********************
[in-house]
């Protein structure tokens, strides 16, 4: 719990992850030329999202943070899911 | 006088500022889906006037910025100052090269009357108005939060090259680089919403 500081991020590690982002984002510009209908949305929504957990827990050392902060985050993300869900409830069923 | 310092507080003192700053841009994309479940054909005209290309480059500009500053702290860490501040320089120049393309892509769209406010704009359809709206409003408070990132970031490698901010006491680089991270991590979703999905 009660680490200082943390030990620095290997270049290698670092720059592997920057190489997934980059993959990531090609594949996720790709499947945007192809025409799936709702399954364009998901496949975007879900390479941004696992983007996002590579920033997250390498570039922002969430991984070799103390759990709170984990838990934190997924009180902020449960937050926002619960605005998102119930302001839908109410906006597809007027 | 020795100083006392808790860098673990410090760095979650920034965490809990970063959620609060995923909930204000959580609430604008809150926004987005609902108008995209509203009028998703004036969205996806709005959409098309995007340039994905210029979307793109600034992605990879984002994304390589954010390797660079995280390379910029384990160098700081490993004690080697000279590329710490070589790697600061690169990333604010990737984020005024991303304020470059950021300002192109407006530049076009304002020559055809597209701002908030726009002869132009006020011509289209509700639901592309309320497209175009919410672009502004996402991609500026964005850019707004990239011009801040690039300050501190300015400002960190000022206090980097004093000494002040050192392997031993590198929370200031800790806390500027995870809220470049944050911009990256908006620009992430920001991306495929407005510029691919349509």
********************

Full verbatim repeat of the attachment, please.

[in-house]
């Protein structure tokens, strides 16, 4: 719990992850030329999202943070899911 | 006088500022889906006037910025100052090269009357108005939060090259680089919403 500081991020590690982002984002510009209908949305929504957990827990050392902060985050993300869900409830069923 | 310092507080003192700053841009994309479940054909005209290309480059500009500053702290860490501040320089120049393309892509769209406010704009359809709206409003408070990132970031490698901010006491680089991270991590979703999905 009660680490200082943390030990620095290997270049290698670092720059592997920057190489997934980059993959990531090609594949996720790709499947945007192809025409799936709702399954364009998901496949975007879900390479941004696992983007996002590579920033997250390498570039922002969430991984070799103390759990709170984990838990934190997924009180902020449960937050926002619960605005998102119930302001839908109410906006597809007027 | 020795100083006392808790860098673990410090760095979650920034965490809990970063959620609060995923909930204000959580609430604008809150926004987005609902108008995209509203009028998703004036969205996806709005959409098309995007340039994905210029979307793109600034992605990879984002994304390589954010390797660079995280390379910029384990160098700081490993004690080697000279590329710490070589790697600061690169990333604010990737984020005024991303304020470059950021300002192109407006530049076009304002020559055809597209701002908030726009002869132009006020011509289209509700639901592309309320497209175009919410672009502004996402991609500026964005850019707004990239011009801040690039300050501190300015400002960190000022206090980097004093000494002040050192392997031993590198929370200031800790806390500027995870809220470049944050911009990256908006620009992430920001991306495929407005510029691919349509």